Happy New Year 2015


Thursday, August 09, 2007

'The Art of Living' by Swami Atmananda

Socrates says that many of us live, but do not know the art of living. That is why we are always miserable. He who knows the art of living alone can enjoy life.

The art of living makes life worth living. In the absence of such an art, man tends to be like an animal driven by instincts. Thinkers and law-givers have referred to a person devoid of such an art as an animal without horns and tail. There is a story of a dog which had saved a child from a wolf; but for that reason, nobody would gratefully garland it. This is because the dog acts in this manner not due to its intellect, but purely due to its natural instinct and inherent tendency. The art of living is directed by our intellect and not by instinct.

Man makes himself miserable by being ignorant of the art of living. A number of examples can be given, but one will suffice.

One of my friends is holding a very high position in the Indian Administrative Service. He is very honest and hardworking. But he never learnt the art of living and so he has become outspoken. Honest people become somewhat rough. Very often, those who speak the truth are short-tempered. This friend of mine is also a strict disciplinarian, and does not like to bow down before anyone. As a result, everyone curses him behind his back. When he comes to know about it, he becomes a bit depressed. Living constantly under such circumstances, he has become a victim of tension and neurosis. For example, when someone asks him to do some work, he at once shouts back at him that work would not be done. Later, however, he might even do the work, yet he has already made him an enemy right from the beginning. So, even if the work is done, the person does not think that it was possible only due to the officer, because he had already rebuffed him. So I suggested to him that whenever someone approached him for any work, let him not shout at him, or rebuke him. But instead, let him express sympathy and make him understand that although it was difficult to do that work due to some reasons, he would do his best to help him. After all, a man wants to listen to a few sweet words. We cannot always oblige everyone, but at least we can talk obligingly. This is one aspect of the art of living.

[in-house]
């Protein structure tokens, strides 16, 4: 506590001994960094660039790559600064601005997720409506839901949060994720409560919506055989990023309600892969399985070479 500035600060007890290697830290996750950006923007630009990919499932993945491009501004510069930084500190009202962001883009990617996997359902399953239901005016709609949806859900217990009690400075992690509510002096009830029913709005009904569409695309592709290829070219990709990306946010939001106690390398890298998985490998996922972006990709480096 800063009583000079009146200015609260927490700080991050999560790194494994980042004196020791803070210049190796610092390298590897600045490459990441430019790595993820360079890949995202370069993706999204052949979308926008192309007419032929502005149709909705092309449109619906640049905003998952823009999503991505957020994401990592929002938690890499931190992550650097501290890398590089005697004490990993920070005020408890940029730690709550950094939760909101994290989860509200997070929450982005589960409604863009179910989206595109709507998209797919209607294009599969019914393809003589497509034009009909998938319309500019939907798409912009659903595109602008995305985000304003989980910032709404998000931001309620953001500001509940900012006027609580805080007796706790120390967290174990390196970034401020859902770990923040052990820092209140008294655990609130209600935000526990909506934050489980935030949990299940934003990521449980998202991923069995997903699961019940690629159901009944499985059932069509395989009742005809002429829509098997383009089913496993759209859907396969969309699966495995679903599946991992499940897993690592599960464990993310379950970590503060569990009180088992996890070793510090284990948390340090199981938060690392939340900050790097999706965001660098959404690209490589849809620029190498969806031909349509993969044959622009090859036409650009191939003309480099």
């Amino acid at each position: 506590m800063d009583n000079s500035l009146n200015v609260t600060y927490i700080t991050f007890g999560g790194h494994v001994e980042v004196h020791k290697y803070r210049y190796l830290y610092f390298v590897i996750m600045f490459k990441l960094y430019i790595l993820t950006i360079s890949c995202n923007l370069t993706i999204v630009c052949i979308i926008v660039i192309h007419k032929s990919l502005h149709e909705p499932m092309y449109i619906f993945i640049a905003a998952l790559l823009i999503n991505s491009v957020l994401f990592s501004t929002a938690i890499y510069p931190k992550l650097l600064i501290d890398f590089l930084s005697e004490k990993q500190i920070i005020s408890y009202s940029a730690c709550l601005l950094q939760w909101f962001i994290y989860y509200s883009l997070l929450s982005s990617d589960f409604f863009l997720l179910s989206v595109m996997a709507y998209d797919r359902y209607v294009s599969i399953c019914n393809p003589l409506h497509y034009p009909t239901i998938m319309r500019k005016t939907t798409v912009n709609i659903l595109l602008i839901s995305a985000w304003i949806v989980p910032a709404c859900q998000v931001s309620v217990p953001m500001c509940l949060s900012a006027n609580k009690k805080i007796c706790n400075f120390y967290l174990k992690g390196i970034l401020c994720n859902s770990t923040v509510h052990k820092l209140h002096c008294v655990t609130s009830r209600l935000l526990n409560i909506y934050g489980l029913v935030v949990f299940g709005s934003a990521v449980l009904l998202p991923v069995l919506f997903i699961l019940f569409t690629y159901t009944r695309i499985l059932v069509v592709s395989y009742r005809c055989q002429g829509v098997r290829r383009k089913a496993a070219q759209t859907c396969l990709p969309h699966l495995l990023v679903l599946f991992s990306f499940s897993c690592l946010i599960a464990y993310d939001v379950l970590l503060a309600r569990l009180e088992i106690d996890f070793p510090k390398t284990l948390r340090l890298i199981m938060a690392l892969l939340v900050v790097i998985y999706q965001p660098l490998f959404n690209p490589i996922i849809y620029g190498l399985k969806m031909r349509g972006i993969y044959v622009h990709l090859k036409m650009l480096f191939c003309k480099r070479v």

There is another aspect to it – to be ready to face anything unexpected. Let us understand very well that the world does not go on according to our wish and will. As long as life is smooth, we should thank God for it, considering it to be His grace. When the happenings are not according to our calculations, and things become topsy-turvy, we should not become depressed or hopeless but must pray to God to give us mental strength to face such difficult situations. Actually, only under such unfavourable circumstances, a man is put to real test. We must realize that prosperity and adversity, happiness and sorrow, make the warp and woof of life. Such a realization saves us from faltering and falling during such moments of adversity.

There is a third aspect of the art of living – converting the habit of fault-finding into creativity and through practice, trying to develop in us a habit of seeing virtues. The faults of others appear too tasty to us – we delight in them and go on spreading them around. We should try to convert this tendency of fault-finding into a creative activity. For example, a doctor looks at a patient’s faults, nay, he even magnifies them with the help of instruments. But his idea behind it is to remove them from the patient. This is known as creative and positive fault-finding. In order to learn such an art, we should try to develop the tendency of looking for good in others. Unfortunately, it is not our nature. We shall have to cultivate it by conscious effort. It is natural that we see others’ faults all at once. But when this tendency of finding fault in others arises, let us also try to see their virtues. There can be no one with only good or with only evil.

These three aspects of the art of living enrich us spiritually and help us to make our life meaningful.

(Excerpted from 'The Vedanta Kesari'. December 2000, A Ramakrishna Math, Mylapore, Chennai Publication)

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